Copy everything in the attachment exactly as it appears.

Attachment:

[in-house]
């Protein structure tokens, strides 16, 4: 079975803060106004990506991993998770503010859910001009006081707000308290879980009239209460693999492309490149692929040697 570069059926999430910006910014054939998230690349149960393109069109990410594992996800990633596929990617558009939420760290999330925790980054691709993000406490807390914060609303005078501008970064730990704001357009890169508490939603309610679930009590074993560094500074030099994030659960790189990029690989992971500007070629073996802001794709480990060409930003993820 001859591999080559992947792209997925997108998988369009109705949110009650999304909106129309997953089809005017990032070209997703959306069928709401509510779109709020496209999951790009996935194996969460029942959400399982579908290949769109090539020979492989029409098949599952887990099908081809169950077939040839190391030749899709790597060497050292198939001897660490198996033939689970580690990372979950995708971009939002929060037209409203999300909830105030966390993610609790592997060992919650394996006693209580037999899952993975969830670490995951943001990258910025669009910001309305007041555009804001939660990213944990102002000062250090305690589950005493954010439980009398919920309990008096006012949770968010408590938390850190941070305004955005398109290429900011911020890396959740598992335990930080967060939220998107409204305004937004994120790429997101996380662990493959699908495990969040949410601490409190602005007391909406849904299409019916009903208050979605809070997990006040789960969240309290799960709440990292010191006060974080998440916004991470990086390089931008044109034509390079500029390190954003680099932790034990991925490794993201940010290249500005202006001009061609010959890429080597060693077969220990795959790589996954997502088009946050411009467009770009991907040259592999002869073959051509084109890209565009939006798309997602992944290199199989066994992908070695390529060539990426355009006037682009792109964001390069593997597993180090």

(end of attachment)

[in-house]
């Protein structure tokens, strides 16, 4: 079975803060106004990506991993998770503010859910001009006081707000308290879980009239209460693999492309490149692929040697 570069059926999430910006910014054939998230690349149960393109069109990410594992996800990633596929990617558009939420760290999330925790980054691709993000406490807390914060609303005078501008970064730990704001357009890169508490939603309610679930009590074993560094500074030099994030659960790189990029690989992971500007070629073996802001794709480990060409930003993820 001859591999080559992947792209997925997108998988369009109705949110009650999304909106129309997953089809005017990032070209997703959306069928709401509510779109709020496209999951790009996935194996969460029942959400399982579908290949769109090539020979492989029409098949599952887990099908081809169950077939040839190391030749899709790597060497050292198939001897660490198996033939689970580690990372979950995708971009939002929060037209409203999300909830105030966390993610609790592997060992919650394996006693209580037999899952993975969830670490995951943001990258910025669009910001309305007041555009804001939660990213944990102002000062250090305690589950005493954010439980009398919920309990008096006012949770968010408590938390850190941070305004955005398109290429900011911020890396959740598992335990930080967060939220998107409204305004937004994120790429997101996380662990493959699908495990969040949410601490409190602005007391909406849904299409019916009903208050979605809070997990006040789960969240309290799960709440990292010191006060974080998440916004991470990086390089931008044109034509390079500029390190954003680099932790034990991925490794993201940010290249500005202006001009061609010959890429080597060693077969220990795959790589996954997502088009946050411009467009770009991907040259592999002869073959051509084109890209565009939006798309997602992944290199199989066994992908070695390529060539990426355009006037682009792109964001390069593997597993180090």